Posted by Pooja Jain

“In the survey we conducted among 50 girls from the community, we were so heartened to see that most of them said that period blood was not impure. It was a very encouraging sign for us that there was one less myth that we had to burst.”

In a country where women are still waging a battle demanding period leave, wherein taboos around menstruation continue to thrive, rooted in conservative ideals, a bunch of young women are making change happen on ground. From her passive acceptance of the impurity of period blood as had been ingrained into her since puberty, Shruti Sonkar (20) has come a long way. Her Jagrik (Jagruk Nagrik) partner, Iqra Khalil (21), who had once religiously followed her family’s superstitious practices to shorten the number of days she got her periods for, has her own transformational journey to share.

Shruti and Iqra are two of the 196 Jabardast Jagriks with ComMutiny from Uttar Pradesh, have been involved with Awadh People’s Forum (APF) for the past two years. During this time, they learnt to question the myths and stereotypes about menstruation and actively seek and spread reproductive health awareness.

Also read: How Can Mainstream Media Use Inclusive Language To Cover Menstruation Sensitively

They are a part of ComMutiny and APF’s Social Action Project on menstrual hygiene management to be run in Paharganj, Uttar Pradesh. Starting December last year, they have been trying to engage a group of 50 girls (13-22 years) in the community. Though the initial response of the girls in the community was a mixture of shame, embarrassment and hesitation, the jagriks did not let this dampen their spirit.

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From conducting sessions on the rooftops of the houses of the girls who were not allowed to go out and attend these meetings, to encouraging their mothers to join their sessions, Shruti and Iqra left no stone unturned to ensure that their efforts impacted the maximum number of girls possible.

From conducting sessions on the rooftops of the houses of the girls who were not allowed to go out and attend these meetings, to encouraging their mothers to join their sessions, Shruti and Iqra left no stone unturned to ensure that their efforts impacted the maximum number of girls possible.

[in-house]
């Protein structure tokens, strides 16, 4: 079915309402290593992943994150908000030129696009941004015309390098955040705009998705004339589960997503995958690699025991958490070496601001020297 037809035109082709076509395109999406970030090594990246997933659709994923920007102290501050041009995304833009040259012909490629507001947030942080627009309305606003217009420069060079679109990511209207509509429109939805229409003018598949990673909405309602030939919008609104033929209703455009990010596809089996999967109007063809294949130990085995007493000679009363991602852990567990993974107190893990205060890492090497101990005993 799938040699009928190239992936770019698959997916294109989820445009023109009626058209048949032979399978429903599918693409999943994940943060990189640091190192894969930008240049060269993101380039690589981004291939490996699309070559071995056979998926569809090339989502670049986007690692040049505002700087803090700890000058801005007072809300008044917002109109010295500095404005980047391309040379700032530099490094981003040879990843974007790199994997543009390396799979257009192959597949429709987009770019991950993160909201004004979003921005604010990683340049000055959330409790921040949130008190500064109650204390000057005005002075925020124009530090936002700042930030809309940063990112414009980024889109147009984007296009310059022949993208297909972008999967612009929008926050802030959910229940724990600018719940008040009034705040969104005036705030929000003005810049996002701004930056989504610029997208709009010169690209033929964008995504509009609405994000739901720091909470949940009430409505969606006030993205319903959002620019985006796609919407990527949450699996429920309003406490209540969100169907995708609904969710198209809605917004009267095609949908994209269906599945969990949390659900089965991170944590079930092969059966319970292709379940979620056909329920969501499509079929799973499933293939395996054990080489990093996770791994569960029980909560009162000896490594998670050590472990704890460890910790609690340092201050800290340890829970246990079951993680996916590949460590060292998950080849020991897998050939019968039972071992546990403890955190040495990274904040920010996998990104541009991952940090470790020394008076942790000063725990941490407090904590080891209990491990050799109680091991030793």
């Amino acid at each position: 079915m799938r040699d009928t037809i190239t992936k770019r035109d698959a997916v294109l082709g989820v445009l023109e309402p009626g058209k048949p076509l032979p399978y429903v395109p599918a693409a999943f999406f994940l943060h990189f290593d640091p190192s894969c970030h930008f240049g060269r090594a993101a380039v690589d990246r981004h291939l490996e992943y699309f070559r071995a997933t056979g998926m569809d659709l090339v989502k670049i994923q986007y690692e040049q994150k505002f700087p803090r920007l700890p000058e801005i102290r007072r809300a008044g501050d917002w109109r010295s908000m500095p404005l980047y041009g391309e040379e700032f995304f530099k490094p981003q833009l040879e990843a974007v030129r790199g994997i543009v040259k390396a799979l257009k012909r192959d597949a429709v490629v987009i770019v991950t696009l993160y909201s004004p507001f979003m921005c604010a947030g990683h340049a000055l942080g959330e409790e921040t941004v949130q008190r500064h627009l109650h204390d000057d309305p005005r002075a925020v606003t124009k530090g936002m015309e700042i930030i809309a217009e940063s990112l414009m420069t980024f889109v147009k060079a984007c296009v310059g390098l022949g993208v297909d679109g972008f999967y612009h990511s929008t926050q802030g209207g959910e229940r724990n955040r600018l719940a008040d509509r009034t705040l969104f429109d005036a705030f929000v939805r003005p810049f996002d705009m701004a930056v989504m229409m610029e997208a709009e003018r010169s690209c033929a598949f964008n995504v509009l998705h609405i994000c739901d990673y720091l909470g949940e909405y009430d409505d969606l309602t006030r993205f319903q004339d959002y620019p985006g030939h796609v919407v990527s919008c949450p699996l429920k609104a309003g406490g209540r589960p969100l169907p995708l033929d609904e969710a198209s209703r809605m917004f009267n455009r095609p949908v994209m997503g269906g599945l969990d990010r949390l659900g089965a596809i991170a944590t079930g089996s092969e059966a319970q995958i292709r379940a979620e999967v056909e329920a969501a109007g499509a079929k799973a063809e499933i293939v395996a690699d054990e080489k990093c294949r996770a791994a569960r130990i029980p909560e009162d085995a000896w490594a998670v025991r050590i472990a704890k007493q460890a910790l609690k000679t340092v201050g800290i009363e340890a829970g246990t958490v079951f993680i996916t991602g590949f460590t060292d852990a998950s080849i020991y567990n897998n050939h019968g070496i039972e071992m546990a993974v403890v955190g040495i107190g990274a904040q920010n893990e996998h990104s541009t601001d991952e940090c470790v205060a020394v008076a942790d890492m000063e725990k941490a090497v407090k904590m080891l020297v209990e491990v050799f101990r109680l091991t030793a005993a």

Shruti and Iqra in a meeting with young girls and women in Paharganj, Uttar Pradesh.

Their engagement with the young girls and women revealed that menstrual waste management is the biggest challenge that they are facing. The girls said that they had to walk quite a distance to reach the dumpster outside their alleys to dispose off their used sanitary napkins wrapped in newspapers and polythene bags. Shruti shared an incident when a monkey snatched the bag from a girl as she was walking towards the dumpster and tore it to pieces. The girl felt embarrassed in the middle of the road with a group of boys standing nearby, watching the spectacle.

Girls who are not allowed to walk the distance to the dumpster, or those who don’t dare to because of the monkeys, have no option but to throw the used sanitary napkins in the open drains which results in problems like clogging and overflowing.

In an attempt to solve this problem, the jagriks are encouraging and upskilling the girls to write letters to the Gram Pradhan addressing the issue of disposal of used sanitary napkins.

Also read: The Biological Is Political: Menstruation, Maternity & Women’s Employment